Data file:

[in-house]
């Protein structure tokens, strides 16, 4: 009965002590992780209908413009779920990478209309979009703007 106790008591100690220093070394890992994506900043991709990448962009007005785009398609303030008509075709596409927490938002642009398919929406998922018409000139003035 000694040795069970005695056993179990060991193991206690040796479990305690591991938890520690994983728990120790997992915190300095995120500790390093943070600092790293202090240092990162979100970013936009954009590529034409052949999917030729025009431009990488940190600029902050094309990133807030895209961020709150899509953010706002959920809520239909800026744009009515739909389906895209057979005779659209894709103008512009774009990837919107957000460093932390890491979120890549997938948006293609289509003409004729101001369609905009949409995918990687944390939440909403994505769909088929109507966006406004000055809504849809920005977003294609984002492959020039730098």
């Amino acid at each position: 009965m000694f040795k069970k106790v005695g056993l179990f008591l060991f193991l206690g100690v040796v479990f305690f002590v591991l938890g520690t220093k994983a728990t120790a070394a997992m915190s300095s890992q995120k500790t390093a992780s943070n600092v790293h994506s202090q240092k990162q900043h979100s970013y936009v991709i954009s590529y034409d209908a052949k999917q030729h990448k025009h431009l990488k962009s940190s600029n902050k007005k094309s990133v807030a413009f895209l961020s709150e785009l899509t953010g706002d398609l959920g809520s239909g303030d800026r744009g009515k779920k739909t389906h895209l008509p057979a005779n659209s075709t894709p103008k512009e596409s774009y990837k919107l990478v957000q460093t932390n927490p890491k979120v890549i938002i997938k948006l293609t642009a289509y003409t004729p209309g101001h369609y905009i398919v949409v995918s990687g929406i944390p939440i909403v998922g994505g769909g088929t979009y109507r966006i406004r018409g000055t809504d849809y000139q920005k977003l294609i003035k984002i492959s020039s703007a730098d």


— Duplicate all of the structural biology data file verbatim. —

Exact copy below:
[in-house]
């Protein structure tokens, strides 16, 4: 009965002590992780209908413009779920990478209309979009703007 106790008591100690220093070394890992994506900043991709990448962009007005785009398609303030008509075709596409927490938002642009398919929406998922018409000139003035 000694040795069970005695056993179990060991193991206690040796479990305690591991938890520690994983728990120790997992915190300095995120500790390093943070600092790293202090240092990162979100970013936009954009590529034409052949999917030729025009431009990488940190600029902050094309990133807030895209961020709150899509953010706002959920809520239909800026744009009515739909389906895209057979005779659209894709103008512009774009990837919107957000460093932390890491979120890549997938948006293609289509003409004729101001369609905009949409995918990687944390939440909403994505769909088929109507966006406004000055809504849809920005977003294609984002492959020039730098």
């Amino acid at each position: 009965m000694f040795k069970k106790v005695g056993l179990f008591l060991f193991l206690g100690v040796v479990f305690f002590v591991l938890g520690t220093k994983a728990t120790a070394a997992m915190s300095s890992q995120k500790t390093a992780s943070n600092v790293h994506s202090q240092k990162q900043h979100s970013y936009v991709i954009s590529y034409d209908a052949k999917q030729h990448k025009h431009l990488k962009s940190s600029n902050k007005k094309s990133v807030a413009f895209l961020s709150e785009l899509t953010g706002d398609l959920g809520s239909g303030d800026r744009g009515k779920k739909t389906h895209l008509p057979a005779n659209s075709t894709p103008k512009e596409s774009y990837k919107l990478v957000q460093t932390n927490p890491k979120v890549i938002i997938k948006l293609t642009a289509y003409t004729p209309g101001h369609y905009i398919v949409v995918s990687g929406i944390p939440i909403v998922g994505g769909g088929t979009y109507r966006i406004r018409g000055t809504d849809y000139q920005k977003l294609i003035k984002i492959s020039s703007a730098d």